I am a fan of many of Charles de Lint's books, and when I picked up this one, I was hoping for another good young adult fantasy along the lines of "The Blue Girl". However, "Dingo" fell far short of my expectations.
The writing felt flat to me. I never really got a feel for who the characters were. This could be due to the fact that they all spoke the same way, using the same words, and that the teenagers didn't really speak like teenagers. Without the speech attributions, it would be difficult to tell the difference between Miguel, his father, Lainey, Em, Johnny, or even the villain. A few Aussie slang words did little to help the reader differentiate between the characters; without them, the speech patterns were basically the same.
At times, I even wondered if I was reading a book for much younger readers... but with the addition of a few choice swear words from the book's quasi-villain, Johnny Ward, that theory was soon quashed. Miguel's comment about homeschooling and evolution further showed that de Lint really doesn't know much about today's young people.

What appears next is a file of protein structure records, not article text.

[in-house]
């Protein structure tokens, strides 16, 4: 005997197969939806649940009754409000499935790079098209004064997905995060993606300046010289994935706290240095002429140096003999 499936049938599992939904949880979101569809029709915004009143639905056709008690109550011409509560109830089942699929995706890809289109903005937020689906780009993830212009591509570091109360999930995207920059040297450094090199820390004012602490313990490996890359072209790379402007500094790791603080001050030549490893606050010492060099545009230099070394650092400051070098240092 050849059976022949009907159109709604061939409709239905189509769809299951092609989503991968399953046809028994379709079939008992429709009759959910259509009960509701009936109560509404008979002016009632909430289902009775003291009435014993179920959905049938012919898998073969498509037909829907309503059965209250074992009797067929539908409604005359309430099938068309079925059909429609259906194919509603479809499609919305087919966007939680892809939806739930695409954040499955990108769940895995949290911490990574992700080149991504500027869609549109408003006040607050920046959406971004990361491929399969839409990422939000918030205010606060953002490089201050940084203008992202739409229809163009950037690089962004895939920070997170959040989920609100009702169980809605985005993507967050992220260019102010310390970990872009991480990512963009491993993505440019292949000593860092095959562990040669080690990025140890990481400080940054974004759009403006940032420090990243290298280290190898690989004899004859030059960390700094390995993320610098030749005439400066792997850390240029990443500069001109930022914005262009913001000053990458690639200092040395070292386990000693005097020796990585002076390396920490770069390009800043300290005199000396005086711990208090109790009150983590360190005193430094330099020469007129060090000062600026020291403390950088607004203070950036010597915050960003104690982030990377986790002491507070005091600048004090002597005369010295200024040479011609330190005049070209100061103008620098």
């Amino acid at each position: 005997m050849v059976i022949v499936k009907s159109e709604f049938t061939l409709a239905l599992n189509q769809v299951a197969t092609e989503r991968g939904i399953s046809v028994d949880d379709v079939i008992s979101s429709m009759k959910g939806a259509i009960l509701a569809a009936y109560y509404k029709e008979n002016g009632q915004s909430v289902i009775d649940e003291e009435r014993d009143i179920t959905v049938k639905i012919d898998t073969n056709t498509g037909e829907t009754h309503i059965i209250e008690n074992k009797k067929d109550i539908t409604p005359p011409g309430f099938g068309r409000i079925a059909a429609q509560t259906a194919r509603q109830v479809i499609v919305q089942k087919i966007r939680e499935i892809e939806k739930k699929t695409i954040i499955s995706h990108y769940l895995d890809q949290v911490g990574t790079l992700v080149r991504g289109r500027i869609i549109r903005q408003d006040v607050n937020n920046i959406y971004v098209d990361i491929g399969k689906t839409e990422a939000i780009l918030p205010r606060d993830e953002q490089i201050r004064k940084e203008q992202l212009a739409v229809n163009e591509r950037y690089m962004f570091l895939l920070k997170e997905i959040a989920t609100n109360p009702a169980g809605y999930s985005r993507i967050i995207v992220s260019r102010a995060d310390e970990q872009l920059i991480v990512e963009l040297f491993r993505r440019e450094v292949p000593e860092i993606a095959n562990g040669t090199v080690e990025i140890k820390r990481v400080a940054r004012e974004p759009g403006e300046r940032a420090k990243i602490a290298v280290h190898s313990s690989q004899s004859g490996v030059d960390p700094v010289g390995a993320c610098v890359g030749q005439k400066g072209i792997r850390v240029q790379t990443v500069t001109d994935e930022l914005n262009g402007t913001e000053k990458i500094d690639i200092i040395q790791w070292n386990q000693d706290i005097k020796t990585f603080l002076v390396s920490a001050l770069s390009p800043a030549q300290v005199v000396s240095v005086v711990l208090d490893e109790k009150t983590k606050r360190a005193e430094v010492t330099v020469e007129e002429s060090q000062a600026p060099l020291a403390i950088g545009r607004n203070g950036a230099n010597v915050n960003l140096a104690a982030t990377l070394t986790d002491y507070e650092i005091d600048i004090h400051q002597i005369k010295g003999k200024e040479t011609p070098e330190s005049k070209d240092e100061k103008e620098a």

There were also a number of editing problems. Just off the top of my head, I can recall inconsistent capitalization, inconsistent names, an extra unnecessary pronoun, and a missing paragraph break. I expect more from the books I read. Sadly, it seems today's publishers do not.
Basically, "Dingo" follows the pattern of many of de Lint's novels: protagonists meet person(s) with strange qualities, get sucked into world of mythical creatures/dreams/spirits, and find their way out again. But "Dingo" didn't seem original or exciting enough to really stand on its own as a good example of de Lint's work. I found the ending to be especially disappointing, as the protagonist didn't really solve anything (that was left to another character).
I wouldn't recommend this book to anyone, even if they are a de Lint fan. "The Blue Girl" is a much better introduction to de Lint's work, especially for younger readers.